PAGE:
It's time to talk about the birds and bees... and the emoticons
There are some rules which are universal to human nature. One is that if you tell people simply not to do something, they will inevitably do it at the first available opportunity and, more often than not, run greater risks as a result.
The parents who tells their teenagers they'd "better not even think about having sex until they are 18" might as well cut to the chase and book them in at the local STI clinic, or antenatal classes while they're at it.
Likewise the parents who convince themselves that 'their precious' is different and won't get mixed up with boys, or the kinds of girls their mother should have warned them about, are only fooling themselves and only putting their child at risk.
IT security is similar in a lot of ways. "Don't download this" and "don't use that" are akin to invites to do exactly the opposite – and all such instructions can lead to some nasty infections and unwelcome surprises along the way.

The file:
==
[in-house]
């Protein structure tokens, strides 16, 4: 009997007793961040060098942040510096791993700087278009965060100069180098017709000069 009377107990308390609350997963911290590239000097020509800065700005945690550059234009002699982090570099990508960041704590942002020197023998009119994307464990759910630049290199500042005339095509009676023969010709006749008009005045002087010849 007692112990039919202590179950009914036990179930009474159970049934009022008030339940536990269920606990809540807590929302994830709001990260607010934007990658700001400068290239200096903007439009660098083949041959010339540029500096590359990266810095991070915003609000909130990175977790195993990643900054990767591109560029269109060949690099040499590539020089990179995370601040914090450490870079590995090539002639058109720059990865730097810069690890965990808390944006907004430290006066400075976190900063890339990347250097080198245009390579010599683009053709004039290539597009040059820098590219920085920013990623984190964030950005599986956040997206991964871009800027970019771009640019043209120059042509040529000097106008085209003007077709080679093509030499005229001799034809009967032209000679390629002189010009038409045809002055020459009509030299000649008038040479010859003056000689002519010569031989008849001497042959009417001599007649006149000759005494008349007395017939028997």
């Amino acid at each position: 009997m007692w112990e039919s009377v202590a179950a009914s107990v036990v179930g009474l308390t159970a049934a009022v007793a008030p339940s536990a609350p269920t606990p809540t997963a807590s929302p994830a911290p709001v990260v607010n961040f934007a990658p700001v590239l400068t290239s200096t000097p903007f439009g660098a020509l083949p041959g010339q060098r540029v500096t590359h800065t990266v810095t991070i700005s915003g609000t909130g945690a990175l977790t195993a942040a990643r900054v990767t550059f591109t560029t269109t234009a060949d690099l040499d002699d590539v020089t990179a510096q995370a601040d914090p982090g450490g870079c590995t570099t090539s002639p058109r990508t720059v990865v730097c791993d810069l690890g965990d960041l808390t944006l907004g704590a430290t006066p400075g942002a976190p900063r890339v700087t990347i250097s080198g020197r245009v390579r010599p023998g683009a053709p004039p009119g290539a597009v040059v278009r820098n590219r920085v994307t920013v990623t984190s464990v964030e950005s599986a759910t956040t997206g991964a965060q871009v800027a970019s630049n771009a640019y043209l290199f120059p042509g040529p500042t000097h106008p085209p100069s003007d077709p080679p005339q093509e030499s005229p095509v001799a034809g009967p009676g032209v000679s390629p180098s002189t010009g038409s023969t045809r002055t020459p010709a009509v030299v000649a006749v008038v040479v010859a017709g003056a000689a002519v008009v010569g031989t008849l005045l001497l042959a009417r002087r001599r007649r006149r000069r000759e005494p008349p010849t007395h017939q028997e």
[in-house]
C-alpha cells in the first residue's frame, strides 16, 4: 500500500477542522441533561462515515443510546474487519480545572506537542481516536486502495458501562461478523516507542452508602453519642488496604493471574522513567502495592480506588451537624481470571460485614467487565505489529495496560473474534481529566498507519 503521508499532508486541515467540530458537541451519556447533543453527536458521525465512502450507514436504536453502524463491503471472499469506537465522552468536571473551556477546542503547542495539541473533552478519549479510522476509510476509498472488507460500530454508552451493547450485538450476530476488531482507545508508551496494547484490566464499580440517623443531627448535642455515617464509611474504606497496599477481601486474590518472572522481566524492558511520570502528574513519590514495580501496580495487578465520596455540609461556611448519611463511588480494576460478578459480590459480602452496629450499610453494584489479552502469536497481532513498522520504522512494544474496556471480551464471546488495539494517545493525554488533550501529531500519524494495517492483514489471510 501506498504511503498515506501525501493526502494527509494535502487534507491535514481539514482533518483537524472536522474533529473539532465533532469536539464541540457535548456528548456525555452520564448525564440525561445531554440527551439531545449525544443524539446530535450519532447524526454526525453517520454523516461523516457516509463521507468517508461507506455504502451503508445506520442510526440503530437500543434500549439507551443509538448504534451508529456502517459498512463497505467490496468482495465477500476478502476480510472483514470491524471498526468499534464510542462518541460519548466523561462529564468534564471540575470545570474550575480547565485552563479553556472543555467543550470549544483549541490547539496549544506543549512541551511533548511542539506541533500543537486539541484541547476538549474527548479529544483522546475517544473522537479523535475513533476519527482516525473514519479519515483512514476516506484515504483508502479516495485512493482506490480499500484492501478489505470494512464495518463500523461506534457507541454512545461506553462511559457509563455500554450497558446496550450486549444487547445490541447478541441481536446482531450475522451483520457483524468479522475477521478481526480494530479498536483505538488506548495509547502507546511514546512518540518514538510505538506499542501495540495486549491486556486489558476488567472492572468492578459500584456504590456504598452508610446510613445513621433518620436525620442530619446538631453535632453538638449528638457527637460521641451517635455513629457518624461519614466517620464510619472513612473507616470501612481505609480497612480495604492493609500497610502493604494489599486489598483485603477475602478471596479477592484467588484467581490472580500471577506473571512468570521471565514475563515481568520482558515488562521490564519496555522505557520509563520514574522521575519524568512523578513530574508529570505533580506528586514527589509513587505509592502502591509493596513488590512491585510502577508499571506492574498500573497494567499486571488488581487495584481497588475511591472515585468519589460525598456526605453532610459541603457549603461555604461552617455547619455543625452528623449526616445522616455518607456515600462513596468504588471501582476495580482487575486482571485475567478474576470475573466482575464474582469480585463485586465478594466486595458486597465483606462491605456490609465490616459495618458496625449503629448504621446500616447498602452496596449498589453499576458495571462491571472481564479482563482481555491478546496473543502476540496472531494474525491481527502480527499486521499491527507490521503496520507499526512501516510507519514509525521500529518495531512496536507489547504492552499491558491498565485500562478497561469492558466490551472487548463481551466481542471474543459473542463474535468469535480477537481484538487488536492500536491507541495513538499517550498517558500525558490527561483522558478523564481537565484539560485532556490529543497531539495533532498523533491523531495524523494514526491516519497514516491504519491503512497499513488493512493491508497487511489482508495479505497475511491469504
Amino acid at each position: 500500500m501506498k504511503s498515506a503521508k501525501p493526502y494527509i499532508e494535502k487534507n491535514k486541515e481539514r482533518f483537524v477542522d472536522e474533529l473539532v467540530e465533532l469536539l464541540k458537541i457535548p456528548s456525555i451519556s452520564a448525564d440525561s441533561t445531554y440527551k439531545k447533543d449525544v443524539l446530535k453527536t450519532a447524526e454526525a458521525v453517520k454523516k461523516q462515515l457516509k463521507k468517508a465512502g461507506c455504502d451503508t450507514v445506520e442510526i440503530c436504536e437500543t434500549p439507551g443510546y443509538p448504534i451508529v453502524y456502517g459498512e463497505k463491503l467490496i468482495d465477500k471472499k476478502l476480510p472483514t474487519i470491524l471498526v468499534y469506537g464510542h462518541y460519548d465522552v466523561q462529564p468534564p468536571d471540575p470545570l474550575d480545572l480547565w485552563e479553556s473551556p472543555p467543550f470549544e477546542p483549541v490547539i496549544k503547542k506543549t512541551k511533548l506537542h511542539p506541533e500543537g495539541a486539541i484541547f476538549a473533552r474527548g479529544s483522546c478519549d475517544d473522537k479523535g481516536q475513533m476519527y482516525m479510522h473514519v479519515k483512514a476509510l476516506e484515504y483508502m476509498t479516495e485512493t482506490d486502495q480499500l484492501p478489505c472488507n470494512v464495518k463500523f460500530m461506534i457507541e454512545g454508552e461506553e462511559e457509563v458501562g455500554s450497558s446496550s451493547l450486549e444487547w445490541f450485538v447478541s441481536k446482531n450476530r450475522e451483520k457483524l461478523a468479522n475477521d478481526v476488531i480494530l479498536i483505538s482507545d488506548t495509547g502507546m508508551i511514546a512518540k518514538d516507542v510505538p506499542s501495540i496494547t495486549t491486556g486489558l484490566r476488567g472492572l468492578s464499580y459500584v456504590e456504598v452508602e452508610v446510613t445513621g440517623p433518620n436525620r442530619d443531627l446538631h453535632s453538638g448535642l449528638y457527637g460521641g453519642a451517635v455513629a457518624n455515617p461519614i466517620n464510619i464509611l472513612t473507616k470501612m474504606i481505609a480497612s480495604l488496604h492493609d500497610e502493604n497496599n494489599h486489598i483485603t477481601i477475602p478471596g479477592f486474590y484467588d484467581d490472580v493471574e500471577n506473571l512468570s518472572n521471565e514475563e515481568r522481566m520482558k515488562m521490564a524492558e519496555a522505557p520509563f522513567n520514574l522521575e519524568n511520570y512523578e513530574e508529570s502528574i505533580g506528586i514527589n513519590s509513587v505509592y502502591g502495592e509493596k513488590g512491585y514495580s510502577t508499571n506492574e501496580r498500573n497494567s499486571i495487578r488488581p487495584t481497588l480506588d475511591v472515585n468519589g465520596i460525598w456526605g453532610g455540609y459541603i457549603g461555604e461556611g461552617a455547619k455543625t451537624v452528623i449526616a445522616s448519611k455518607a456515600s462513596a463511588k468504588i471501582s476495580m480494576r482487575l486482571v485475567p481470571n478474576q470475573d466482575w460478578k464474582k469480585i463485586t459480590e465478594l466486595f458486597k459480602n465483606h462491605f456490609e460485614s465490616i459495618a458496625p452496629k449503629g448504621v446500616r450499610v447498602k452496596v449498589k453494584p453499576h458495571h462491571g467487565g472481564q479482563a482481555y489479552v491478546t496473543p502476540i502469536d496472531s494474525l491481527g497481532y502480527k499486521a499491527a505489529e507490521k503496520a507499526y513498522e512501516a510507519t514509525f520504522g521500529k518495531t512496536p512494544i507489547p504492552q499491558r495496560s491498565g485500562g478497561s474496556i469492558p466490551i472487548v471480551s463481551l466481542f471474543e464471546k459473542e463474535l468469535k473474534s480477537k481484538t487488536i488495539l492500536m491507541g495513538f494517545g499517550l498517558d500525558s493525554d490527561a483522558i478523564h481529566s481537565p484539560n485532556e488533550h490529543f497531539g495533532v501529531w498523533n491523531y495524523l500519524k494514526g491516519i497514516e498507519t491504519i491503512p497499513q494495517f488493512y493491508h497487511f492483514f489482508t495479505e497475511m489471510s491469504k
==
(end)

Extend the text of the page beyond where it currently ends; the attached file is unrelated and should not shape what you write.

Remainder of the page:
Instant messaging, for example, has long been identified as a growing source of infection and some are still favouring the "don't do it" line of prevention. There is a relationship there.
According to experts in the enterprise IM field, companies who think they have no IM use within the organisation tend to be among the ones who have most.
More effective in addressing the problem would be if companies were to sit down with staff, understand why they want to use IM, what they think it will enable them to do and explain explicitly in language they understand what the risks are.
If IT managers remain convinced they are going to do it and have good reason to, then ensure protection is involved and ensure they understand how it is used.
IM does provide business benefits, undoubtedly, and it's no longer reasonable to expect people not to use it, or want to use it.
There are steps companies and employees can take to protect themselves, but first they must understand the risks, the responsibilities and the benefits. Similarly, greater etiquette and mutual respect is called for.
Simply launching a pop-up message box on somebody else's desktop with a link and no text assuring them it really is you messaging them helps breed a culture that can be exploited by virus writers.
Staff need to be advised of the measures they can take to create a secure behavioural environment to complement any IT measures in place.
In short, instant messaging between two consenting adults can be a beautiful thing – when done safely.